Best 6 Barbecue Grills in 2011
It's summer — and it's too hot to cook inside. The answer, of course, is to step outside and use a barbecue grill. If by chance you need one, we've collected listings of the six that drew the best reviews from the ConsumerSearch site maintained by About.com.
There are actually three kinds of barbecue grills: traditional charcoal units that purists love for their flavor-enhancing smoke; the more modern, clean, and convenient gas-fired units; and the high-tech infrared units where the food is efficiently cooked by heat radiated evenly from ceramic slabs (which are themselves heated by gas burners.) We'll look at the top two in each class.
[Read also ‘Grill Science: How to Make This July 4th The Tastiest Ever.’]
No. 1 charcoal: Costing about $70, the Weber One-Touch Silver 18.5-inch "kettle grill" looks like a kettle on a wheeled tripod, because that's what it is. The charcoal goes in the bottom, the food goes on a grill above it, and you put on the lid to smoke the food. You open a hole in the bottom to empty the ashes. If you want something simpler, light a campfire.
No. 2 charcoal: If your tastes demand something fancier than a wheeled kettle, for about $330 you can have the kettle with a range of built-in extras. With the Weber Performer, the basic kettle is still there, but it's surrounded by a wheeled work table. There's also a built-in thermometer and storage space. More notable, it has an ignition system using disposable propane containers that should have you cooking in minutes.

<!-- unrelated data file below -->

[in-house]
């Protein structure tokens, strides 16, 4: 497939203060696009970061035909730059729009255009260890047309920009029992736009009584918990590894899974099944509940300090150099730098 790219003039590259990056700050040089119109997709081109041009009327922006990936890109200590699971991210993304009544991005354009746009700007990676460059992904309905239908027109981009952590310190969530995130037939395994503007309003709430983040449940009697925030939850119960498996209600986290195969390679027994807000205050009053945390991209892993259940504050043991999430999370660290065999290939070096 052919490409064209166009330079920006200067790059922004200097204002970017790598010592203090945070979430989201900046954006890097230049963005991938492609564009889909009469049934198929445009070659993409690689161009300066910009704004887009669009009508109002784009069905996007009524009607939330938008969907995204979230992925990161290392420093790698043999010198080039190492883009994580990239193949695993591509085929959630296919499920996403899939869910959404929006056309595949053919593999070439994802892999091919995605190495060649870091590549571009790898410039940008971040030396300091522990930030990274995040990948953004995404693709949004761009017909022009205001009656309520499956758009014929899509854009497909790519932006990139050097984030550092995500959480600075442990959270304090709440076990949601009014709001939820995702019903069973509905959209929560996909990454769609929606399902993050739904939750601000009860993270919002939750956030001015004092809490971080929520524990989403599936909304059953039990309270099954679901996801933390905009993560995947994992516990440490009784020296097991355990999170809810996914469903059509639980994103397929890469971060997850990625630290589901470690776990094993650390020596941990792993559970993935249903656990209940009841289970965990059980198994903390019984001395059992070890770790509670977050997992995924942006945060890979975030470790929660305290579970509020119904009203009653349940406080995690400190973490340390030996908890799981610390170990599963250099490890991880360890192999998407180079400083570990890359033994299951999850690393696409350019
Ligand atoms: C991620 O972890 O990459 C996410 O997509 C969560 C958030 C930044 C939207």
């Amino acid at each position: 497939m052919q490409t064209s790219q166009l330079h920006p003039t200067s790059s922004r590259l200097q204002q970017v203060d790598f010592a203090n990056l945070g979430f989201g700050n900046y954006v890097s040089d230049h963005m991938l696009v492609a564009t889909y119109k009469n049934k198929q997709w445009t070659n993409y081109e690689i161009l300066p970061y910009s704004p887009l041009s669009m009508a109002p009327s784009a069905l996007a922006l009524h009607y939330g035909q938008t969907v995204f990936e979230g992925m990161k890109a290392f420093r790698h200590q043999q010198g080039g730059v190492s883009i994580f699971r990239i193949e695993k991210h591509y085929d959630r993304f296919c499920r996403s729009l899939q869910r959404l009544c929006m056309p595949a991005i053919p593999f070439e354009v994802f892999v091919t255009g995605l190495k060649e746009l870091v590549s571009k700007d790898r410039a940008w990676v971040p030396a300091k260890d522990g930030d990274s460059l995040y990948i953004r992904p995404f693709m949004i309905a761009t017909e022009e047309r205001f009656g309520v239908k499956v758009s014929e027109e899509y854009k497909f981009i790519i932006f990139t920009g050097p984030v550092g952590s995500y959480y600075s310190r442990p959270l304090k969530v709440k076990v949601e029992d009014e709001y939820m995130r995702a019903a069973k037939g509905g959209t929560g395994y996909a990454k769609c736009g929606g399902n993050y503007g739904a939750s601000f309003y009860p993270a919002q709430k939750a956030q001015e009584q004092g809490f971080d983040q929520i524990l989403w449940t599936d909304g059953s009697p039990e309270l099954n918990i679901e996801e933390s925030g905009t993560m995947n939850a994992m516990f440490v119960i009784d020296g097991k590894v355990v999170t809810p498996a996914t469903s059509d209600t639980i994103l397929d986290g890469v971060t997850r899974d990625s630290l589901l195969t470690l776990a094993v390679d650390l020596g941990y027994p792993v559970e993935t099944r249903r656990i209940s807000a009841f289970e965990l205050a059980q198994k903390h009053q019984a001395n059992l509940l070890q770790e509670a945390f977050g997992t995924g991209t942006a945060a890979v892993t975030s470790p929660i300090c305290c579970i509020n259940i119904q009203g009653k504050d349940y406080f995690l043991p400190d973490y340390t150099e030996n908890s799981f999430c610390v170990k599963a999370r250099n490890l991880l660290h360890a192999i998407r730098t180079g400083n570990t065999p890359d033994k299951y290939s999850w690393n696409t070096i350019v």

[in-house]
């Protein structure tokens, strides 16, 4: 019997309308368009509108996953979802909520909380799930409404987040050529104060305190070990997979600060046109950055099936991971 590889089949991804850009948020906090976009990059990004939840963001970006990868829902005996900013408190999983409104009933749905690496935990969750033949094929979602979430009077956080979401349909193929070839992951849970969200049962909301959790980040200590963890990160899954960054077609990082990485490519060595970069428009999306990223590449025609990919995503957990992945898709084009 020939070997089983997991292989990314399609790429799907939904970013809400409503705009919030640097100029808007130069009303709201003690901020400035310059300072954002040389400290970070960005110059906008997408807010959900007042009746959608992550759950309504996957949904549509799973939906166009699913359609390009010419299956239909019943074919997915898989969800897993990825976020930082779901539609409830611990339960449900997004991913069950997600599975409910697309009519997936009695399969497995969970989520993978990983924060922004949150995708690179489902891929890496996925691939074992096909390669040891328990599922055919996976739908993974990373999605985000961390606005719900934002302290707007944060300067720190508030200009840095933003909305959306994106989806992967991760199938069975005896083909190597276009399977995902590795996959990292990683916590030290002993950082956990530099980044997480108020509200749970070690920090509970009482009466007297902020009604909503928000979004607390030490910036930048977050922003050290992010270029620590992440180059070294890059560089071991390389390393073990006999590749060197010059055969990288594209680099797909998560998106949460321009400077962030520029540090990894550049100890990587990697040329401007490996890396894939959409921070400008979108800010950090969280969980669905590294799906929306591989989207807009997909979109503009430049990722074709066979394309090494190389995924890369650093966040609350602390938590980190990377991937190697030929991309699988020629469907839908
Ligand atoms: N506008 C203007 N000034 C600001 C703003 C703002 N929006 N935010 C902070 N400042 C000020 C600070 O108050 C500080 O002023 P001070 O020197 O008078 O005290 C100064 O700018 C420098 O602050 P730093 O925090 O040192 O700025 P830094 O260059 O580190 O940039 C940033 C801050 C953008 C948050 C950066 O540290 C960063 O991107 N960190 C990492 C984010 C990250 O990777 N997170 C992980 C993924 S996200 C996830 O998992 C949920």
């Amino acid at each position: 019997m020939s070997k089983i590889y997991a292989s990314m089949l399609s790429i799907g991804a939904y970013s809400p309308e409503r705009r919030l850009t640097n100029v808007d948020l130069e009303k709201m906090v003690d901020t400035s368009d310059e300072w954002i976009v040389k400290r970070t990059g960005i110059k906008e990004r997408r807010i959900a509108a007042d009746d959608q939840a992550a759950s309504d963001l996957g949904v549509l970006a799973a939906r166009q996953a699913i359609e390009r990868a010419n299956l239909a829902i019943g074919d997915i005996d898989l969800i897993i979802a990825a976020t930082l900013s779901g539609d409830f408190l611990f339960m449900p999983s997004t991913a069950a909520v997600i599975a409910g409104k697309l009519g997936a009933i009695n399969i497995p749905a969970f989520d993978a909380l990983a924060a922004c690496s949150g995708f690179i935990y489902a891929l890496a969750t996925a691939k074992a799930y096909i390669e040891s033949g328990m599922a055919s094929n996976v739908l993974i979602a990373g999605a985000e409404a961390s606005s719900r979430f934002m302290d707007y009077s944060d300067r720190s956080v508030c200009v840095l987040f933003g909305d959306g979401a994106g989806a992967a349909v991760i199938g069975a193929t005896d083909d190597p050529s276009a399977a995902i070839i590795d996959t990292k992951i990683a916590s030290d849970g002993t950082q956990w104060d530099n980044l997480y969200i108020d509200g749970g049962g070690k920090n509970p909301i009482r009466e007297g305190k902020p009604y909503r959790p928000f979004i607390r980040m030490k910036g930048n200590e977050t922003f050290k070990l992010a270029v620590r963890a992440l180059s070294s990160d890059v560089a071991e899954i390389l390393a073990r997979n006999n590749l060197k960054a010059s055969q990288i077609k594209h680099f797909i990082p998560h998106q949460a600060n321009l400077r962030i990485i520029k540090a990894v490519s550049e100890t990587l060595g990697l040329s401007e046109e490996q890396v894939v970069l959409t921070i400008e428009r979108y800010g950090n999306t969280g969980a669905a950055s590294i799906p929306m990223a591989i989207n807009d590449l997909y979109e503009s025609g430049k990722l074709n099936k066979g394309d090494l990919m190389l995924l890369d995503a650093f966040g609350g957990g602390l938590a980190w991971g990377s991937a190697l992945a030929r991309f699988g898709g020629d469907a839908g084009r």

No. 1 gas: The best-reviewed is the Weber Genesis E-320, a fully enclosed wheeled cart made of cast aluminum, enameled steel, and stainless steel. It should last for years — which is a good thing, since it costs about $750. The burners have electronic ignition and can be controlled individually, and above them are porcelain-enameled, cast-iron cooking grates, which chefs prefer over stainless steel.
No. 2 gas: On the budget side, you can get porcelain-coated, cast-iron cooking grates over burners with electronic ignition in the form of the $200 Brinkmann 810-2410-S, which is also a enclosed wheeled cart. But its lightweight construction rules out durability.
No. 1 infrared: While infrared grills tend to be large and expensive commercial-grade units, the Char-Broil Red Infrared Urban 463250211 costs only about $270. Mainly this is because it has only two burners. It's a compact wheeled unit with moderate durability that you can use on a balcony.
No. 2 infrared: Costing about $300, the Char-Broil Red 500 Infrared 463250511 is a larger unit with three main burners and a side burner for warming. It heats up quickly — too quickly for some people. Its durability is open to question.
Having picked your hardware, the next step is to delve into recipes and cooking techniques. That can consume a lifetime — or at least the rest of the summer.